Numerous animal studies have indicated that MSG is a factor in weight gain, independent of the number of calories consumed. Now we have confirmation that MSG causes weight gain in humans. Researchers at the University of North Carolina at Chapel Hill studied 750 Chinese men and women, ages 40-59, living in three rural Chinese villages. Most of the study subjects prepared their meals at home without commercial processed foods and about 82 percent used MSG. Those participants who used the highest amounts of MSG had nearly three times the incidence of overweight as those who did not use MSG, even when physical activity and caloric intake were accounted for (Obesity (Silver Spring). 2008 August; 16(8): 1875–1880.). Americans consumed about one million pounds of MSG in 1950; today that number is three hundred million pounds. Almost all processed and fast food contains MSG, and the food industry certainly knows that the additive they use to make their food taste good is a major cause of the current obesity epidemic.
National Public Radio (NPR) recently aired a report about the Greek island of Icaria, inspired by the work of author Dan Buettner, who has traveled the globe visiting “Blue Zones,” areas where people tend to have a long lifespan. In Icaria, nearly one out of three people make it to their nineties. According to Buettner, the diet of the Icarians is as politically correct as politically correct can be: olive oil, fruits, vegetables and herbal teas. The Icarians do not eat fish because “pirates pushed the culture up in the highlands and villagers couldn’t depend on the sea as much as might be expected.” We emailed Mr. Buettner to ask him what kind of meat and dairy products the islanders consumed—after all, the island territory is perfect for sheep and goats, animals whose meat and milk are extremely rich in saturated fats. Unfortunately, Mr. Buettner did not reply. Wikipedia notes the presence of domesticated animals on the island, including herds of goats that disturb the tranquility of the island with their clanking bells.
The Weston A. Price Foundation has borne the brunt of considerable criticism for its claim that the number of mothers who don’t have enough breast milk to successfully breastfeed their babies is underestimated. Breastfeeding advocacy groups insist that the vast majority of mothers can produce adequate milk to nourish a growing baby, and that any problems with supply are due to poor technique. But new research reveals an environmental factor that could make nursing difficult for many mothers. Scientists at the University of Rochester Medical Center found that dioxin causes so much damage to the cells involved in milk production that rodents exposed to the pollutant (a common component of chlorine- based pesticides) could not nourish their offspring. Exposure to dioxin during pregnancy impairs the normal development of the mammary glands, resulting in diminished supply during lactation. (www.sciencedaily.com, June 14, 2009). The discovery underscores the importance of making the environment for pregnant women as chemical-free as possible; it also points to the need for plentiful vitamin A in the diet, because vitamin A offers a strong protection against dioxins and related chemicals. Surely this is a better strategy than pretending the problem doesn’t exist.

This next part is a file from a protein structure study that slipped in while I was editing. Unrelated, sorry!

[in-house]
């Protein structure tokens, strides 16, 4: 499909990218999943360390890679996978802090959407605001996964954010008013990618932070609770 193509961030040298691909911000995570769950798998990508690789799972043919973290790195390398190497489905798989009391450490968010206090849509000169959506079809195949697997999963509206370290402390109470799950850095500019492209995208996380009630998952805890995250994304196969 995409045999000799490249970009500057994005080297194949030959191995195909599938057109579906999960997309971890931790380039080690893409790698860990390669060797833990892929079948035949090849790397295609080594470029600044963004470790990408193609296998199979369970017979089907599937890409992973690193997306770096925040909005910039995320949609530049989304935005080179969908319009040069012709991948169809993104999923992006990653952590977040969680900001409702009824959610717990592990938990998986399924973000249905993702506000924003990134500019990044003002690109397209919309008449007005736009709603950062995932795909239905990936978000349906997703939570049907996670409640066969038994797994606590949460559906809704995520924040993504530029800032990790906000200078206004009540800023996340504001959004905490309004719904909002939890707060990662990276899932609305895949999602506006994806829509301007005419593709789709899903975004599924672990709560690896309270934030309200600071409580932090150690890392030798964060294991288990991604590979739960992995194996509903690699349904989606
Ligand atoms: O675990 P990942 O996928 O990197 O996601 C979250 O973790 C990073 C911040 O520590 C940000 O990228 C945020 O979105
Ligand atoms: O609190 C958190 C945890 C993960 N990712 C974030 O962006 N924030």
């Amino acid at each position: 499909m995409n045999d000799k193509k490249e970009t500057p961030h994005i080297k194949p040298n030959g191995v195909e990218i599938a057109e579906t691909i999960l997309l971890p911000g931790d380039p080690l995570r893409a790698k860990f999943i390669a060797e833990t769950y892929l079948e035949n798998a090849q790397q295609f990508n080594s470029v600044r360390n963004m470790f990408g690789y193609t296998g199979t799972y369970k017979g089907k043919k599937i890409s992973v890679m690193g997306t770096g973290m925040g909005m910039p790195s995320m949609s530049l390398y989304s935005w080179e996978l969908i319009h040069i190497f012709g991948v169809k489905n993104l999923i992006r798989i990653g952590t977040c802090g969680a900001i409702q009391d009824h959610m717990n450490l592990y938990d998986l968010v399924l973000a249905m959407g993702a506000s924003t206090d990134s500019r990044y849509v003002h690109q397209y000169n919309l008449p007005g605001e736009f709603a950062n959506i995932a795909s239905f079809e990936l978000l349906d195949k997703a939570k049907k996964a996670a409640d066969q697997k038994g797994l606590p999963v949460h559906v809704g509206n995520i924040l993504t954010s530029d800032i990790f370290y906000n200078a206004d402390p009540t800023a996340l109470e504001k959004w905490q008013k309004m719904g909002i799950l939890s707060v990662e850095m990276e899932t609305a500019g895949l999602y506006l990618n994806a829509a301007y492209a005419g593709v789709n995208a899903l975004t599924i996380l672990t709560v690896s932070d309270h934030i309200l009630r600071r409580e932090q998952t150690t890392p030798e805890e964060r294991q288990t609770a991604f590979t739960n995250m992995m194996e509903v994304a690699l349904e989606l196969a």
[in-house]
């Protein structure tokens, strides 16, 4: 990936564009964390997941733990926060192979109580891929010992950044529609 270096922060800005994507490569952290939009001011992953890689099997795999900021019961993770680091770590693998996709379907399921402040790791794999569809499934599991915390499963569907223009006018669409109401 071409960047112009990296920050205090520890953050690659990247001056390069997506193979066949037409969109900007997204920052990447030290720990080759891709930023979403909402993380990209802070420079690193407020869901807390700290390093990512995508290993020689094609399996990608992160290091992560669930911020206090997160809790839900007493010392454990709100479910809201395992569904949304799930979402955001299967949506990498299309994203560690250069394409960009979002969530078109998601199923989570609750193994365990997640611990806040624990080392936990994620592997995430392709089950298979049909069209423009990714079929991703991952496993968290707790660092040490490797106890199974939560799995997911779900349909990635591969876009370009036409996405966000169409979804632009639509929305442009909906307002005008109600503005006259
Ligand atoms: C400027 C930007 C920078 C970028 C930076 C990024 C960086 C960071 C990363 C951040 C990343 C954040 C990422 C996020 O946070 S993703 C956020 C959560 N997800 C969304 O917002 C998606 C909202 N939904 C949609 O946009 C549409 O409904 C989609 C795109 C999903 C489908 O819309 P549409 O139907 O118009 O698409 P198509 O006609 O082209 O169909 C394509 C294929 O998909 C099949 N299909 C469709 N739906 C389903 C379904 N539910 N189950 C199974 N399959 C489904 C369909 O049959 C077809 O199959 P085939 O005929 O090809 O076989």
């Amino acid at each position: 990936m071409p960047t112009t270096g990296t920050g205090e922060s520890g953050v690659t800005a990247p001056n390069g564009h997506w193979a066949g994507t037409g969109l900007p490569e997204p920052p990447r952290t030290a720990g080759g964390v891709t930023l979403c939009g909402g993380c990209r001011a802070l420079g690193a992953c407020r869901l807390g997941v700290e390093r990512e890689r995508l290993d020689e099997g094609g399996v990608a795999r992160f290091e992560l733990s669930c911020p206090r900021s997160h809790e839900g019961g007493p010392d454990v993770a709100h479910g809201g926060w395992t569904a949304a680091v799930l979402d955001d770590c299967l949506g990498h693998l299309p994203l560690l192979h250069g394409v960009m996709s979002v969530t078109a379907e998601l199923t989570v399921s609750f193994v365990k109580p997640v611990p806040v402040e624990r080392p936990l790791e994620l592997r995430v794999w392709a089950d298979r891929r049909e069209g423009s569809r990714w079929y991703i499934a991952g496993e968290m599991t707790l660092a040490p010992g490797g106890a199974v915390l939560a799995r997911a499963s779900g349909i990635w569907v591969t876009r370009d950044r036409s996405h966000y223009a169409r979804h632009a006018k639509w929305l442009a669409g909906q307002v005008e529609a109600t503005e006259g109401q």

SOME FACTS ABOUT FLU VACCINES
Swine flu is in the news these days, and rumors are swirling. Is the flu a dangerous threat, an artifact of biased reporting, the result of laboratory manipulation to create a bioweapon, or simply the illness that occurs when people are exposed to pollution and toxins? No answers are forthcoming, but we do have some hard facts that should make people pause before they line up to get a flu shot: the flu vaccine does not work, and it contains dangerous, potentially life-threatening additives. A review of fifty-one separate studies published in 2006 concluded that flu vaccines worked no better than a placebo in 260,000 children ranging in age from six to twenty-three months. A report published in 2008 found flu vaccines in young children made no difference in the number of flu-related doctor and hospital visits. They are equally useless for adults, giving little or no protection against infection and pneumonia. And two recent studies show that children receiving a flu vaccine had an increased risk of severe asthma attacks. The additives in flu vaccines include mercury (in thimerosol, used in multi-dose vials), aluminum hydroxide (a neuro-toxin), formaldehyde, MSG (used in the growth medium) and various other adjuvants, including squalene (which when injected into animals renders them crippled and paralyzed). In early trials, the vaccine has caused animal deaths in the Czech Republic and human deaths in Poland. The 1976 swine flu vaccine caused 25 deaths and 500 permanent injuries in a pandemic that never materialized. (For an excellent review, see the report prepared by Dr. Mae-Wan Ho and Professor Joe Cummins at www.i-sis.org.uk/fastTrackSwineFluVaccineUnderFire.php.) Nevertheless, health officials throughout the world are pushing forward with mass vaccination plans aimed at health workers, pregnant women and children six months and older. The vaccines are mandatory in Greece and possibly mandatory in the UK and in some U.S. States. Our advice: just say no! (If you need a religious exemption, see www.cuwisdom.org/membersh.php.) Meanwhile, be sure to build up your natural immunity to pathogens and toxins by following the principles of a nutrient-dense diet that includes cod liver oil, animal fats and organ meats, bone broths and coconut oil.